Yair Lapid is to become Israel's interim prime minister on Friday, after parliament disbanded itself ahead of new elections.
Mr Lapid, leader of a centrist party, will take over at midnight (21:00 GMT Thursday) from Naftali Bennett.
They agreed to rotate office when they formed an unlikely eight-party coalition after last year's election.
However it collapsed last week, clearing the way for fresh polls - the fifth in less than four years.
In a mark of the bitter divisions in Israel's parliament (Knesset), even the bill to dissolve it was repeatedly delayed. The new elections will be held on 1 November.
Israel has seen a record-setting cycle of elections as parties time and again failed to secure enough seats to form a governing coalition with a majority. The Lapid-Bennett coalition temporarily broke the stalemate.
The upcoming round also creates an opening for Israel's longest-serving prime minister, Benjamin Netanyahu, to return to office despite being on trial on corruption charges, which he denies.
Mr Netanyahu, whose right-wing Likud party is forecast to remain the largest in the Knesset, was ousted by Mr Bennett and Mr Lapid last June.
Mr Bennett has said he will not be standing in the November election. He will occupy the position of alternate prime minister until then.
Mr Lapid, a 58-year-old former TV news anchor, will serve as caretaker prime minister until the next government is formed.
He was tasked last May with forming the now-outgoing government after Mr Netanyahu and his allies were unable to secure a majority in the wake of the March 2021 poll.
Mr Lapid agreed to rotate the premiership, with Mr Bennett taking office first as part of a deal that brought together the coalition. Mr Bennett had been due to hand over power to him in September 2023.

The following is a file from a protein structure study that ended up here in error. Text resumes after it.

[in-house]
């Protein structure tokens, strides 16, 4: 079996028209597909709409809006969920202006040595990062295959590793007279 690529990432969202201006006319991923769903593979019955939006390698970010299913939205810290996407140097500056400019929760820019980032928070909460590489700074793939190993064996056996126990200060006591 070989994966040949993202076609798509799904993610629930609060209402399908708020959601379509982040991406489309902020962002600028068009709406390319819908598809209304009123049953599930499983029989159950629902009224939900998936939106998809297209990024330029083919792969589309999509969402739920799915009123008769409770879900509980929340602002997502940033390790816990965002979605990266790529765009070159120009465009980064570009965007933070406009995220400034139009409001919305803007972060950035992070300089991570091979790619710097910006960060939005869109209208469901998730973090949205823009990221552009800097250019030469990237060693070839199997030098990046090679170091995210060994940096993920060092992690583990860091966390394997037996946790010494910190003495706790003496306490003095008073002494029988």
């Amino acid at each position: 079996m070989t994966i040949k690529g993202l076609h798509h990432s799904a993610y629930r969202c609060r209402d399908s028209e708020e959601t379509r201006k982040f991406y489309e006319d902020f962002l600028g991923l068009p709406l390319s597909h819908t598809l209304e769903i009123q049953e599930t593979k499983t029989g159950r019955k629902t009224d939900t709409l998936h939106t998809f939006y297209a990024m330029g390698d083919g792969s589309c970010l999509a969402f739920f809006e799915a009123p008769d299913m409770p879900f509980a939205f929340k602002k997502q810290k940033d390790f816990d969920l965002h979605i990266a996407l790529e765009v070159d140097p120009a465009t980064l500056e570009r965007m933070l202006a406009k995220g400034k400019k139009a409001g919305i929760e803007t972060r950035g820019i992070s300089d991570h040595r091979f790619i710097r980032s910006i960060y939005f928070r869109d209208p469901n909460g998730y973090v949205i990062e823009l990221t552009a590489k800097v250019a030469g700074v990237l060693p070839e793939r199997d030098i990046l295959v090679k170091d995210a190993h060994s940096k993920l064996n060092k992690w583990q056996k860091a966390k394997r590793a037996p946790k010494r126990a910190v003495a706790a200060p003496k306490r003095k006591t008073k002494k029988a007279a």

The government was the most diverse in Israel's history, comprising eight parties from across the political spectrum - including those with ideologically opposing views. It also contained an independent Arab party for the first time since the state was established in 1948.
Despite Mr Bennett's attempts to focus only on issues where parties could work together, it started to fray towards the end of its first year, becoming a minority government when a member of Yamina quit earlier this month.
In an emotional TV address last week, Mr Bennett said he and Mr Lapid had "turned over every single rock" to try to keep the coalition going, but that they had run out of options.
Mr Netanyahu welcomed the announcement as "great news for millions of Israeli citizens".
Polls currently indicate that his party will take most seats in a new election but will still struggle to form a governing majority with its religious and nationalist allies.
The prospect of a further period of political uncertainty comes at a sensitive time, as Israel faces the challenges of rising living costs, an upsurge in violence in its conflict with the Palestinians, and renewed international efforts to revive a nuclear deal with Iran - something which alarms Israel.